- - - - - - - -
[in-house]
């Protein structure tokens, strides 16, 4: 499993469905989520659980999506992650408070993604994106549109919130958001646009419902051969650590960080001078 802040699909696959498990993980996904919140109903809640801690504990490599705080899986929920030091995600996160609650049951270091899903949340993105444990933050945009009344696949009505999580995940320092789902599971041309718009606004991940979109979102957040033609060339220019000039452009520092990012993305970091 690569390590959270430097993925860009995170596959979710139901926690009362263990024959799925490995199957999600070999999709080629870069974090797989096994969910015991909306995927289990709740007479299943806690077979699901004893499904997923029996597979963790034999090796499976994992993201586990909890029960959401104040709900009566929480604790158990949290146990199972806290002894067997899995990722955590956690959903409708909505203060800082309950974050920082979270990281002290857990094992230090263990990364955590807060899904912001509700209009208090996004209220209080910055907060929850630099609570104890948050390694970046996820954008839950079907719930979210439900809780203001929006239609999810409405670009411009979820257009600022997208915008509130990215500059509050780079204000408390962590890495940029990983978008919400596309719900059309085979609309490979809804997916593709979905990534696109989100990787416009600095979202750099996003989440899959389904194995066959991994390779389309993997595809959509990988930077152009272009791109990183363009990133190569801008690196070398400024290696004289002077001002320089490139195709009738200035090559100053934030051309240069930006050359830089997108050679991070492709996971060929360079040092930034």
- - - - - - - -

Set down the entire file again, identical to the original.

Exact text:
[in-house]
């Protein structure tokens, strides 16, 4: 499993469905989520659980999506992650408070993604994106549109919130958001646009419902051969650590960080001078 802040699909696959498990993980996904919140109903809640801690504990490599705080899986929920030091995600996160609650049951270091899903949340993105444990933050945009009344696949009505999580995940320092789902599971041309718009606004991940979109979102957040033609060339220019000039452009520092990012993305970091 690569390590959270430097993925860009995170596959979710139901926690009362263990024959799925490995199957999600070999999709080629870069974090797989096994969910015991909306995927289990709740007479299943806690077979699901004893499904997923029996597979963790034999090796499976994992993201586990909890029960959401104040709900009566929480604790158990949290146990199972806290002894067997899995990722955590956690959903409708909505203060800082309950974050920082979270990281002290857990094992230090263990990364955590807060899904912001509700209009208090996004209220209080910055907060929850630099609570104890948050390694970046996820954008839950079907719930979210439900809780203001929006239609999810409405670009411009979820257009600022997208915008509130990215500059509050780079204000408390962590890495940029990983978008919400596309719900059309085979609309490979809804997916593709979905990534696109989100990787416009600095979202750099996003989440899959389904194995066959991994390779389309993997595809959509990988930077152009272009791109990183363009990133190569801008690196070398400024290696004289002077001002320089490139195709009738200035090559100053934030051309240069930006050359830089997108050679991070492709996971060929360079040092930034």